NASA vs. doomsday theorists: Why the world won't end in 2012

An ancient Mayan calendar supposedly points to Dec. 21, 2012 as our day of reckoning. "Ridiculous," says a NASA astronomer

A New Year's eve reveler holds up a doomsday-inspired sign
(Image credit: Wang Lei/Xinhua Press/Corbis)

Will Dec. 21, 2012 usher in the end of the world as we know it? That's what some doomsday watchers say, pointing to a Mayan prophecy that's generating a lot of hysteria. Such frenzied hand-wringing is unnecessary, says NASA, because the various predictions inspired by Mayan artifacts are bunk. Here's what you should know:

What did the Mayans believe?

The ancient Mayan civilization, which dominated parts of Central America between 250 and 900 AD, perceived time as a complex set of cycles, says Matthew Restall and Amara Solari at The Washington Post. And Dec. 21, 2012 is the final day of the Long Count cycle, a 144,000-day period which Mayans believed would repeat 12 times, after starting in August 3114 BC. In Mayan numerology, this year's winter solstice, Dec. 21, is the significantly round number

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So... why would the world end?

The belief that the ancient civilization's calendar predicted doomsday was perpetuated by a group of Mayan scholars in 1996, when the date was found carved on a stone plaque in a building in Mexico. The scholars interpreted the carving as a prediction of an ominous event, such as "the 'descent' of a deity associated with the underworld," a theory that spread rapidly on the internet. But other experts believe the carving was intended to assert that the ancient building would still be standing, against all odds, in 2012. "There's nothing to suggest that the Maya thought this date would be the world's last," says Restall and Solari.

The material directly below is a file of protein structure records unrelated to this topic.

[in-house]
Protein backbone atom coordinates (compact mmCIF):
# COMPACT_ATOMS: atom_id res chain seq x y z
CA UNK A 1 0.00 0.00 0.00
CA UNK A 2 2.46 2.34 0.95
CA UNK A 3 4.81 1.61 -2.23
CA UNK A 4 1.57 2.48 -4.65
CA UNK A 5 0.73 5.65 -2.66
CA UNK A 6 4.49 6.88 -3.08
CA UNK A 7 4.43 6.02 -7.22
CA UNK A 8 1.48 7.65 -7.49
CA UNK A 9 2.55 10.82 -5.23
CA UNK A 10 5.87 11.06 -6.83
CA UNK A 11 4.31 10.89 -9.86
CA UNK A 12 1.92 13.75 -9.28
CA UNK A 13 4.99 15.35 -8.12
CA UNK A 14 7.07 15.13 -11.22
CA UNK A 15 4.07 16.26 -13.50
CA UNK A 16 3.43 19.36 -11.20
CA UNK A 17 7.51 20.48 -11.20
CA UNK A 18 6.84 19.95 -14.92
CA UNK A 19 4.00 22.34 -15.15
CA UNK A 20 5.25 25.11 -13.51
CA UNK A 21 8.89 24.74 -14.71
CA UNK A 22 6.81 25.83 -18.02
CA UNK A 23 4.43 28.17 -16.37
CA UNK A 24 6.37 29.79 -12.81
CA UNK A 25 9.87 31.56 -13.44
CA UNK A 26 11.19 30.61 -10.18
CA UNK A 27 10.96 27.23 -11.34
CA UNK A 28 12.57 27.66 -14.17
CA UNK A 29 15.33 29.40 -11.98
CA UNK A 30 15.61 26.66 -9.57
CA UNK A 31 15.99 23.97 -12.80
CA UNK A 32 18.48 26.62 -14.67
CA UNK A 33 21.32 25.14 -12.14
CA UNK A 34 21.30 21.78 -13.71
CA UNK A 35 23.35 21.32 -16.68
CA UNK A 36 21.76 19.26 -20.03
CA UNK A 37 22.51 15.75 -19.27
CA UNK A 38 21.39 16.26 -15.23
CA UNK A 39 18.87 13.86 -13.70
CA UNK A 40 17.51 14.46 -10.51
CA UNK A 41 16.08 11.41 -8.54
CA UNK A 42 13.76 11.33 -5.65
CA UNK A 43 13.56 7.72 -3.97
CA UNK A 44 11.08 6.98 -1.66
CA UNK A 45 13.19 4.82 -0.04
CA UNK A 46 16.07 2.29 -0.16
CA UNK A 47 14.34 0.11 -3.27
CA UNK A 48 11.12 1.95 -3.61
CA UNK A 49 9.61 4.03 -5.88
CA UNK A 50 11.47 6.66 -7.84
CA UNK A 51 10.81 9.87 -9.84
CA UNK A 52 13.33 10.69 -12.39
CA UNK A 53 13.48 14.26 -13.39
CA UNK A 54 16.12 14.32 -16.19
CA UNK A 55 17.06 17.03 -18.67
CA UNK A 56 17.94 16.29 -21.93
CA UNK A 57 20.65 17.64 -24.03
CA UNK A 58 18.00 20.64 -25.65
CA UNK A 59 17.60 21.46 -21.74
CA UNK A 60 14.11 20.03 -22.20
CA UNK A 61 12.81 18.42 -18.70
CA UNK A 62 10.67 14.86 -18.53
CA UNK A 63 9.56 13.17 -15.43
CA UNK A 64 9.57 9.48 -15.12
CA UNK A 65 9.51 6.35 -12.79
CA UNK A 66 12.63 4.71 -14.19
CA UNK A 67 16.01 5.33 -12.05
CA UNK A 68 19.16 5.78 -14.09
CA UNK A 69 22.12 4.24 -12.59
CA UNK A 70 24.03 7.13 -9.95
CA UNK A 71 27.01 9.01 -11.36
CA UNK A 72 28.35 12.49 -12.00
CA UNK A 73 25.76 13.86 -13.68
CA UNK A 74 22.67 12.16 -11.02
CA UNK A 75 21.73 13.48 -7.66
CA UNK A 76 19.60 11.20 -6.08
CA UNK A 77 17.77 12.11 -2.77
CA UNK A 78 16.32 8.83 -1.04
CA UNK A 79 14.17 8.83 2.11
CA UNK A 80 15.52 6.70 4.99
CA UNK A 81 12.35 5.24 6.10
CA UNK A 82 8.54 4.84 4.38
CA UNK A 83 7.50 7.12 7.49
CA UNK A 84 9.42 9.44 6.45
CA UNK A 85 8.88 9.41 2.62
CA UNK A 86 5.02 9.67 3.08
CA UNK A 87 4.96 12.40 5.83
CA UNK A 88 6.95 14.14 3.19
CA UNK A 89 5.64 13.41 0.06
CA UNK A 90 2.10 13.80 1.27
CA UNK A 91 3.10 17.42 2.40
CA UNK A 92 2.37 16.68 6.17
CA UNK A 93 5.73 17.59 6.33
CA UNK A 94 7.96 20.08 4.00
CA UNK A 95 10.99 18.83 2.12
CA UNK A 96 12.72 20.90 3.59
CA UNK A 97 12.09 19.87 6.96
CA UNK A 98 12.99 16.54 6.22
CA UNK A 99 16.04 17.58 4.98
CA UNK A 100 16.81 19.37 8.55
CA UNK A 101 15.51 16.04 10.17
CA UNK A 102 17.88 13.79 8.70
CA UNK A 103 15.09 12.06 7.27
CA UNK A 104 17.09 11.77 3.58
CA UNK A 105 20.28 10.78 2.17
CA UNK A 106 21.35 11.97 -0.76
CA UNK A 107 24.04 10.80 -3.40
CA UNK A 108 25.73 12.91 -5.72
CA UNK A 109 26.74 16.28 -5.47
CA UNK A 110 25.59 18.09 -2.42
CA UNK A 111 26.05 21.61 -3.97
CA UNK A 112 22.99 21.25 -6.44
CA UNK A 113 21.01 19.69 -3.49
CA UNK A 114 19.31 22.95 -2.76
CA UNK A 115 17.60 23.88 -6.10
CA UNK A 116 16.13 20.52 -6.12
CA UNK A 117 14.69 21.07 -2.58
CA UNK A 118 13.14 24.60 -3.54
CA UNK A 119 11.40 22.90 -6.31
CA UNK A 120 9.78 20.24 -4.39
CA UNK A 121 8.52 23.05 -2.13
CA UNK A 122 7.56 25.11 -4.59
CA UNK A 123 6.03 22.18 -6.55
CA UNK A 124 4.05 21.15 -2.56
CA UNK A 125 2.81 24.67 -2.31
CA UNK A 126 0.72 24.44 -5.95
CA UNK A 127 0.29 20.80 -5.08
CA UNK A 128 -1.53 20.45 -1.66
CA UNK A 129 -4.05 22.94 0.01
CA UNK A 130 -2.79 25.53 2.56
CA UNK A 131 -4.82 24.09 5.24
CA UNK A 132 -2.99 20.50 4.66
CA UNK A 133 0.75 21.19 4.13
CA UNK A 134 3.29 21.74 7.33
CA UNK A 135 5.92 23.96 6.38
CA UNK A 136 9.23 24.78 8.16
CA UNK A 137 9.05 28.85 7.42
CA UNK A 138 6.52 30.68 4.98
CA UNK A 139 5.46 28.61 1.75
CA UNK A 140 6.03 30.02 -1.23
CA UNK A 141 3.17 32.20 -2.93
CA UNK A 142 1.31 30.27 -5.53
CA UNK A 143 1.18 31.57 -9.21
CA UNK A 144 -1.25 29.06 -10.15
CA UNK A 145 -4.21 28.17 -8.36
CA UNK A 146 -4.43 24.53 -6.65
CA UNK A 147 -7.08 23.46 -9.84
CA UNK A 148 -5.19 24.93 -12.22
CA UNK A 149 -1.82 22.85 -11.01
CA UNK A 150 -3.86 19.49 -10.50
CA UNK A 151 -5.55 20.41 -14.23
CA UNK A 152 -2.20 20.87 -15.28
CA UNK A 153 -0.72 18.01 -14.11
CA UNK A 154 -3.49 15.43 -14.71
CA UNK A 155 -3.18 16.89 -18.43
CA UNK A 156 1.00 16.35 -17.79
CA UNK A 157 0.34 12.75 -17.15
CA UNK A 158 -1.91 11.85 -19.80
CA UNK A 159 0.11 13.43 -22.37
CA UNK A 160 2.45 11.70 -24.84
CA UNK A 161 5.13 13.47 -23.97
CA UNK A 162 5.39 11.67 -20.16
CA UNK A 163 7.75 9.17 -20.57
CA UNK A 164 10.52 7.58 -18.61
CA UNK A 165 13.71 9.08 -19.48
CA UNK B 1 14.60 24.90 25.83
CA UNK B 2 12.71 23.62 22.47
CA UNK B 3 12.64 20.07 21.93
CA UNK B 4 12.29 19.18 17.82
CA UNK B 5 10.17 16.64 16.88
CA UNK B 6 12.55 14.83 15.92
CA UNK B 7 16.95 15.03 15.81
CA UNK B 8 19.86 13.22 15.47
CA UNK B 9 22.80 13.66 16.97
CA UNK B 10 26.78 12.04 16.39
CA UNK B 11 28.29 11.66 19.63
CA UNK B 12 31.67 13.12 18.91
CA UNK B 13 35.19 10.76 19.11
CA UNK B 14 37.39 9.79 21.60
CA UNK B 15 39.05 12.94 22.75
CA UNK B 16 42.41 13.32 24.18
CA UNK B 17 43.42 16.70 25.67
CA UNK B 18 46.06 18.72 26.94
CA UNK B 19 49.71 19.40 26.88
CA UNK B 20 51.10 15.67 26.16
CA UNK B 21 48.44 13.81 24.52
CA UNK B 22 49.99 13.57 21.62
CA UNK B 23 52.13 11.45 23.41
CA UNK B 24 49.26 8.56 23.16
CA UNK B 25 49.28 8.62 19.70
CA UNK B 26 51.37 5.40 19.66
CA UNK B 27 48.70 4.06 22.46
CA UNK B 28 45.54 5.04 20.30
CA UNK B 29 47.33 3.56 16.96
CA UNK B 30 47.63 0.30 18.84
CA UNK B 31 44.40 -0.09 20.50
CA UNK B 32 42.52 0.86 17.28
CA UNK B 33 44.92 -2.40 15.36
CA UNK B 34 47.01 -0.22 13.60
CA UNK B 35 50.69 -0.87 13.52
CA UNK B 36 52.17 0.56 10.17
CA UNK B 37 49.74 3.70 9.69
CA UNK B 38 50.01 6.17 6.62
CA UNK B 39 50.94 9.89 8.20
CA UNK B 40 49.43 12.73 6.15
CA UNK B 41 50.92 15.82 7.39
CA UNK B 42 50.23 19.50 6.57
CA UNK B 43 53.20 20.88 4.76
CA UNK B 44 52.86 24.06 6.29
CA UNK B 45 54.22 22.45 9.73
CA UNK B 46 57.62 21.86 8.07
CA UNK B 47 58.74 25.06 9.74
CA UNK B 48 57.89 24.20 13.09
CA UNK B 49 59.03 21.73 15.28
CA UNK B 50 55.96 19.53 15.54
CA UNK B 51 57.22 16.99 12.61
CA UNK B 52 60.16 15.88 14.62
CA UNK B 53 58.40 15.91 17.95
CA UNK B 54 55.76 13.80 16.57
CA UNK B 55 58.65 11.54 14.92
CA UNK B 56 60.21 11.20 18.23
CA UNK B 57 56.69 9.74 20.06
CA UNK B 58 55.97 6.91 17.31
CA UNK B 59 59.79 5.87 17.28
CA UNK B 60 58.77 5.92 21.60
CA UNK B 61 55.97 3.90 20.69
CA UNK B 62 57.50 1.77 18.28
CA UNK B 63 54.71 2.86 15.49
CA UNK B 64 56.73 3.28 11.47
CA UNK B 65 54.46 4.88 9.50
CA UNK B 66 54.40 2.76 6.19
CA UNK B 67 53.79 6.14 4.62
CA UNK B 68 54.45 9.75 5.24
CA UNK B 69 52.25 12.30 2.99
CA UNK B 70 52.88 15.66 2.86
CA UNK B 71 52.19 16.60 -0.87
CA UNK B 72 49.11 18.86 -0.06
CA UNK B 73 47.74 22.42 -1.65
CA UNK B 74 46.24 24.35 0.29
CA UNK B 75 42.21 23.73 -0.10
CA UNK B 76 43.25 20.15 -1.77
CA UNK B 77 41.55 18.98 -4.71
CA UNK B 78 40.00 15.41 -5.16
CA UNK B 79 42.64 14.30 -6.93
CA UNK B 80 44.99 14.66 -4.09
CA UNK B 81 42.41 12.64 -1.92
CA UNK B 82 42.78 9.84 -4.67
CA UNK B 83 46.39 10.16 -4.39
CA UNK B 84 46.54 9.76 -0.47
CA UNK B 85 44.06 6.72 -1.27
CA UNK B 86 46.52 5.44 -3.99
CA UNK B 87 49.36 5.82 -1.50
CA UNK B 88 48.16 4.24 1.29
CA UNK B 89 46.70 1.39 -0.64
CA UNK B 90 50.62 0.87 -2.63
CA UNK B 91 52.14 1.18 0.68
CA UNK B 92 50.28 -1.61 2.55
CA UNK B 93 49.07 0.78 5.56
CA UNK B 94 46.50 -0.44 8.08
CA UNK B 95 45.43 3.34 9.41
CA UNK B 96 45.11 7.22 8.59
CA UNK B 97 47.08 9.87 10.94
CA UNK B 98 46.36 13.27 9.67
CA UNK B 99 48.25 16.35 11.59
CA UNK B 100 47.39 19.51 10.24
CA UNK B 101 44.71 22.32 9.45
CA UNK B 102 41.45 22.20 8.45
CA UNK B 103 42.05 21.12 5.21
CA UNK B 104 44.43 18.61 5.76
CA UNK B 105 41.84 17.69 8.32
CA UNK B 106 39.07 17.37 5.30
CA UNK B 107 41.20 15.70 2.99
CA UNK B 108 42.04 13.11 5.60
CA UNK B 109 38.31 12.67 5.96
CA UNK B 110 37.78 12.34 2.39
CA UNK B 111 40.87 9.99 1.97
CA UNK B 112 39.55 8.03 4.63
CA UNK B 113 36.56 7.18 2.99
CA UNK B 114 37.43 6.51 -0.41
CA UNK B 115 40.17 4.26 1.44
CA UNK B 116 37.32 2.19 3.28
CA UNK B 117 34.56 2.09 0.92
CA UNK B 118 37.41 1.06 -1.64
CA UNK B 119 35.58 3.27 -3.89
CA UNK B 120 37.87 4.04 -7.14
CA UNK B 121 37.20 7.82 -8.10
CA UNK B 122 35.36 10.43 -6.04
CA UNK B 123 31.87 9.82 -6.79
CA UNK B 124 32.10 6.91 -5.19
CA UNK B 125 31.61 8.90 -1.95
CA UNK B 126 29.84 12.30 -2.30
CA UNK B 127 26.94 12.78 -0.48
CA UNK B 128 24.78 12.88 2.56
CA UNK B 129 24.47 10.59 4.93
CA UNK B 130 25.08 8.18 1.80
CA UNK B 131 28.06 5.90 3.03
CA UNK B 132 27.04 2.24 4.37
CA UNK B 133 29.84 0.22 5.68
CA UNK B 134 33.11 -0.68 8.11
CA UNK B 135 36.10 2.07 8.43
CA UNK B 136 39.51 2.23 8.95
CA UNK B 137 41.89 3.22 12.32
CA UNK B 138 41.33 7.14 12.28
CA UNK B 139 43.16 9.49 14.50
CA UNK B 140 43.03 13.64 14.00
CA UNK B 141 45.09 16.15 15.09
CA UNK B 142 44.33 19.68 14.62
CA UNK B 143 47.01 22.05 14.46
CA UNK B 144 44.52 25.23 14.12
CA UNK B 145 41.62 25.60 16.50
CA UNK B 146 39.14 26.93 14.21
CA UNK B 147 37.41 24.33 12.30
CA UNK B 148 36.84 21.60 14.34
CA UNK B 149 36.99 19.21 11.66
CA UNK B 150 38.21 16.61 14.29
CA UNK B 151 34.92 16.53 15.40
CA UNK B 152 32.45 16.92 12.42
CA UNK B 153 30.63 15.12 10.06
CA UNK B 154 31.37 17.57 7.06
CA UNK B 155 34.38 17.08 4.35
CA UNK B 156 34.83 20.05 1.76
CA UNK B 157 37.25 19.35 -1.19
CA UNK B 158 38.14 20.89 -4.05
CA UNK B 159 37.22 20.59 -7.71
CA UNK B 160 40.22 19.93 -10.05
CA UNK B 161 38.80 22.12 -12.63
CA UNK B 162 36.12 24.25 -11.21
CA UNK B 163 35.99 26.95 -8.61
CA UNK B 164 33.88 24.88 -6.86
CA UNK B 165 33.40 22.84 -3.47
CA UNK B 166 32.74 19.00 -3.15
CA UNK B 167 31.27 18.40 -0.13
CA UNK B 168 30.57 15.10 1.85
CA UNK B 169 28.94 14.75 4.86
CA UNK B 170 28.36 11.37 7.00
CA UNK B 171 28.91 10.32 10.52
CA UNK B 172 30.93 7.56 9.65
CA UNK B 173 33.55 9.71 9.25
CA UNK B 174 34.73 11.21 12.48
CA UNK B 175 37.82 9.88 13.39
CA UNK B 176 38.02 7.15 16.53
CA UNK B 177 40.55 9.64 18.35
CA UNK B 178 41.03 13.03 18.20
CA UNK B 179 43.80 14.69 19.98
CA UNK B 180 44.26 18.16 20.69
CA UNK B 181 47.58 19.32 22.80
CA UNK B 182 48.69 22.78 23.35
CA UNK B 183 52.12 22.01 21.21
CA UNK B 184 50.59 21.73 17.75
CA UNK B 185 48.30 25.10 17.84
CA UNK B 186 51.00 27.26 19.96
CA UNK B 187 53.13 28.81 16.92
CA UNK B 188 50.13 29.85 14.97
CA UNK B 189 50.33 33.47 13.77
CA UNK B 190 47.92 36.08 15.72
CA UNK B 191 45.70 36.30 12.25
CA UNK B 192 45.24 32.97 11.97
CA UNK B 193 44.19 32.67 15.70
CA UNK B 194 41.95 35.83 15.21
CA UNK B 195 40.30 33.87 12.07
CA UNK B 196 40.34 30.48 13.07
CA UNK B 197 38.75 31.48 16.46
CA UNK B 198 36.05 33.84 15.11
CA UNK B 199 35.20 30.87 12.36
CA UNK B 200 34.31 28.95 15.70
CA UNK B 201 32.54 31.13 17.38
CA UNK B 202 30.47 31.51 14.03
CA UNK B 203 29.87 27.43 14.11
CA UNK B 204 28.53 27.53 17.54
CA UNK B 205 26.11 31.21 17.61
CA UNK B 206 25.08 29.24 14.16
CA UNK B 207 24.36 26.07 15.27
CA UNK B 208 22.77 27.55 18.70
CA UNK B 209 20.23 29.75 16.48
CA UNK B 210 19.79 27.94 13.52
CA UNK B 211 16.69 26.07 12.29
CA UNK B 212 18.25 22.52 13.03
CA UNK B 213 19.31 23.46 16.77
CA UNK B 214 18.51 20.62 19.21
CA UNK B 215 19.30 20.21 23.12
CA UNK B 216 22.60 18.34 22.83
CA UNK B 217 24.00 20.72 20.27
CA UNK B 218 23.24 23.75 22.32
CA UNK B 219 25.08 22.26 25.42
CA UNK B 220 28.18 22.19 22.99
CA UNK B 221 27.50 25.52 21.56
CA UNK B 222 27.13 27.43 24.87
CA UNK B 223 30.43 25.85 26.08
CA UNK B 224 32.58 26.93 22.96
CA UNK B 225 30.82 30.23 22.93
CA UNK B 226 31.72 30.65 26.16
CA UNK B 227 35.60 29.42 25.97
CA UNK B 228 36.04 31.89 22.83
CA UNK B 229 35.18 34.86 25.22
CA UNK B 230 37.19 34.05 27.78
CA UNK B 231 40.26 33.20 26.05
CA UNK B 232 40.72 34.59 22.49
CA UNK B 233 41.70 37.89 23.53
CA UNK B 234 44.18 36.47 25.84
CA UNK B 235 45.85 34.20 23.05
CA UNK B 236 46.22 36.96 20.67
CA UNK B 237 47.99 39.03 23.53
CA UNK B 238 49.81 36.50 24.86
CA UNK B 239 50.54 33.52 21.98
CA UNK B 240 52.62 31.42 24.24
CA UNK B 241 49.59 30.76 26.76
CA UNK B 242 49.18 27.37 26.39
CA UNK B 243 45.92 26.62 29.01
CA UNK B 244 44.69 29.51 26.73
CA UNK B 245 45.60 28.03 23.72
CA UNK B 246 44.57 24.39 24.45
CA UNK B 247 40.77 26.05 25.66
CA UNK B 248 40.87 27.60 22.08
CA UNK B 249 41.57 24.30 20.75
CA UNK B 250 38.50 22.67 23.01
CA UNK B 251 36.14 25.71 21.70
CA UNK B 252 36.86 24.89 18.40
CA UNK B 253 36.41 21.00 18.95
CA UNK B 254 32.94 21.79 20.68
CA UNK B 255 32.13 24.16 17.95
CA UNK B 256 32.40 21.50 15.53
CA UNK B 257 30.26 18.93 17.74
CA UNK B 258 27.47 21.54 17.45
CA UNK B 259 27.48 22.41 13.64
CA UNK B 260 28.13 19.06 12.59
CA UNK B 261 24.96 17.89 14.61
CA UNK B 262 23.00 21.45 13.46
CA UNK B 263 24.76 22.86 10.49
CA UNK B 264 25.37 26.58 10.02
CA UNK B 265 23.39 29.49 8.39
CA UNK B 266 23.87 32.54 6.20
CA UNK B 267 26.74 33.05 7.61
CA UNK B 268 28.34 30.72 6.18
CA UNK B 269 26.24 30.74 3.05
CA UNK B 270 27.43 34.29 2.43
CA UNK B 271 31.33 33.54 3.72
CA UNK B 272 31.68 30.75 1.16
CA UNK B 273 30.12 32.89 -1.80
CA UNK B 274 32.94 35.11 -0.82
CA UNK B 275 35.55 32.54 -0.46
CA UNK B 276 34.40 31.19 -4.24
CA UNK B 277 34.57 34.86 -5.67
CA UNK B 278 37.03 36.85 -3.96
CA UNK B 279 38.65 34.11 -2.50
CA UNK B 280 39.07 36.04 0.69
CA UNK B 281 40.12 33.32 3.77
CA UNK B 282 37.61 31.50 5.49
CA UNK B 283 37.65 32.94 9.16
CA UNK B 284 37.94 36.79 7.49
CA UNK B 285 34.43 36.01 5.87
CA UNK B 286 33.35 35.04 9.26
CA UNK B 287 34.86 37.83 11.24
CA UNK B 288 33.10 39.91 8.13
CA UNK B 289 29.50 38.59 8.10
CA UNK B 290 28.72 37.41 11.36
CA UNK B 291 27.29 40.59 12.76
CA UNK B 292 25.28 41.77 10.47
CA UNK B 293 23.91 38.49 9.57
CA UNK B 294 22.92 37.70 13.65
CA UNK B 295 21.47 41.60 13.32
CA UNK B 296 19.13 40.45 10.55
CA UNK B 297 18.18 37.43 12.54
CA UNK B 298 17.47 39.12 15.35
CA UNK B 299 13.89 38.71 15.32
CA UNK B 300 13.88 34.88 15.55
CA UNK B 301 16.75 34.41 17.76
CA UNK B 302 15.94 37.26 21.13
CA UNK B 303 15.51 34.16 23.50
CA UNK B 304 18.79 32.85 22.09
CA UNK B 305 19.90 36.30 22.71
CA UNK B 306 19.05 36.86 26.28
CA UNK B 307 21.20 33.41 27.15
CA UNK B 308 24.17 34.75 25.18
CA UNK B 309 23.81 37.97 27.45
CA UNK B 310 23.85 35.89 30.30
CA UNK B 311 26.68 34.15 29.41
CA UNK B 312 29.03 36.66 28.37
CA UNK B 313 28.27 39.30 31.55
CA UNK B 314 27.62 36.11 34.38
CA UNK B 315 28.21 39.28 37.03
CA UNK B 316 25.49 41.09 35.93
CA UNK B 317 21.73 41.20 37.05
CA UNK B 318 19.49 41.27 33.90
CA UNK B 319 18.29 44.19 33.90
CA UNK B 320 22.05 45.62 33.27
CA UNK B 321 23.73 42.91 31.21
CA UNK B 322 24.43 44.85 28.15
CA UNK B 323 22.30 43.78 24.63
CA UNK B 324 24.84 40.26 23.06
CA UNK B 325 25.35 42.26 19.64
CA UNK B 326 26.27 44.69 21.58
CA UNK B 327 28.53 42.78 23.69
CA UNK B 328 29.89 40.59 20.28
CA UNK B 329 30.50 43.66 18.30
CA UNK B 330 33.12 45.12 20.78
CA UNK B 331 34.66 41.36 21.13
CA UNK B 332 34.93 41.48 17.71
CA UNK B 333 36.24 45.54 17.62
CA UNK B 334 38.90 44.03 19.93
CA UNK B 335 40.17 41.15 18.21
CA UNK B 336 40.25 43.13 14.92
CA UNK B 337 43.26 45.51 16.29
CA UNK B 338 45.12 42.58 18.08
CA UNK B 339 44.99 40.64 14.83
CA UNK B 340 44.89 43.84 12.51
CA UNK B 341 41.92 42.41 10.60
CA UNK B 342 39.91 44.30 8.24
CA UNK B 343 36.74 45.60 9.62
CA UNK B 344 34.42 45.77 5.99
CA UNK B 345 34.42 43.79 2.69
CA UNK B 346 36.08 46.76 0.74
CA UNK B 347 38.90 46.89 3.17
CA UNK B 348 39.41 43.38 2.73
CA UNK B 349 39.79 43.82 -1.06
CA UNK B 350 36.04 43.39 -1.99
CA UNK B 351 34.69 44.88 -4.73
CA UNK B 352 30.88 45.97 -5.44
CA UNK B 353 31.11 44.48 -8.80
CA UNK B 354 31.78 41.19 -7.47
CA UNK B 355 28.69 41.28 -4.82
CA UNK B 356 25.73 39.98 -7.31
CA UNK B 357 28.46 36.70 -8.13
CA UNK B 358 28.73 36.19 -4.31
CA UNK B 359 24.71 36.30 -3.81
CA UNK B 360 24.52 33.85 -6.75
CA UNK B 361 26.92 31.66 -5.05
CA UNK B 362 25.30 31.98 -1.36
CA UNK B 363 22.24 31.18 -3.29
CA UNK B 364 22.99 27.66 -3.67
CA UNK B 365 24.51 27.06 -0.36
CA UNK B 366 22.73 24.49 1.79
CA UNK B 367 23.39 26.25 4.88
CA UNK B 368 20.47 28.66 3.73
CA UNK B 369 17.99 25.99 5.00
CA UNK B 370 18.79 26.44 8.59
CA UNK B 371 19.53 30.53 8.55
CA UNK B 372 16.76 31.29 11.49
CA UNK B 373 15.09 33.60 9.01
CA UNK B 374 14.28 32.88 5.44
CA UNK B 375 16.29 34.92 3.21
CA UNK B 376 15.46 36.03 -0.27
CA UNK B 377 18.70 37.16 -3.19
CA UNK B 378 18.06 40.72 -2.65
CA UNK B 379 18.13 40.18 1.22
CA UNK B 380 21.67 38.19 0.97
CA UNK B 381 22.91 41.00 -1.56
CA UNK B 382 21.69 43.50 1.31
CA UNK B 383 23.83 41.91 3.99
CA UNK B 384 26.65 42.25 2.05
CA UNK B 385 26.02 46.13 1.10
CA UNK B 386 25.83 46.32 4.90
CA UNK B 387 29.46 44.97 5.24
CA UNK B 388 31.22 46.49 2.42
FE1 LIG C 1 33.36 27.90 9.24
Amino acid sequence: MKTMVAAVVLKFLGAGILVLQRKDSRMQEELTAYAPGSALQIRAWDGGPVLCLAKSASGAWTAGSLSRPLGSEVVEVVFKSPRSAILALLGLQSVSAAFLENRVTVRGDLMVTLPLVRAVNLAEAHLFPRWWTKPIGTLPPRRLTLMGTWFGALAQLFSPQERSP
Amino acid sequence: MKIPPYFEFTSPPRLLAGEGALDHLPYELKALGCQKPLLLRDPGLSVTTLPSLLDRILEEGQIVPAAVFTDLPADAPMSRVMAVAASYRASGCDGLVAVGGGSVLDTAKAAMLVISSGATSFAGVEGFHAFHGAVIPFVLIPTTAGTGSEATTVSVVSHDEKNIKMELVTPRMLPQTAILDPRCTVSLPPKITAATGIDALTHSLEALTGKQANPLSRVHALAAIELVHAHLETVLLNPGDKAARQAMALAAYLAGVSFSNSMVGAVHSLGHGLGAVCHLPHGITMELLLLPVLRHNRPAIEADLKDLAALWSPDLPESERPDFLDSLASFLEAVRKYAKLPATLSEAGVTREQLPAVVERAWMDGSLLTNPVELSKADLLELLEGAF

Do doomsday worriers tout other evidence?

Yep. End-timers interpret a separate, 2,300-year-old carving as a cosmic map showing that a world-changing galactic alignment will occur in 2012. But the people who lived in the Mexican city where this carving was found did not track dates like the ancient Mayans did, casting doubt on that interpretation. So should not be feared, says Restall and Solari. "If anything, Mayans might have worried about the roundness of the number, like we did about Y2K."

What exactly do doomsday theorists think will happen on Dec. 21?

Some fear that a rogue planet named "Nibiru" (also referred to as "Planet X") will collide with Earth, says Charles Q. Choi at MSNBC. The chief proponent of that theory is self-proclaimed Nibiru expert Nancy Lieder, "who says she is in contact with the aliens from Zeli Reticuli." In lieu of Nibiru, a massive comet or asteroid could knock Earth around, others say, much like the collision 65 million years ago that ended the age of dinosaurs. Others believe planets or stars might line up in ways that could significantly transform Earth, possibly causing tidal damage.

What does NASA have to say about it?

None of these theories has any merit, says NASA astronomer Don Yeomans. The prediction about Nibiru is "ridiculous, because [the planet] doesn't even exist." There's no need to worry about a dangerous planetary realignment; NASA can definitively show that none is expected in December. And even if one was, the gravitational effects would be "negligible at best." As for a comet or asteroid hurtling toward Earth? There are no objects headed our way in 2012 that would pose a credible risk. "None, zero, zip, nada," says Ian O'Neill at Discovery News: "2012 will have its fair share of disasters, wars, and turmoil, but none will have been predicted by a crazed doomsayer or prophesized by an ancient civilization."

Sources: Discovery News, MSNBC, Wash. Post

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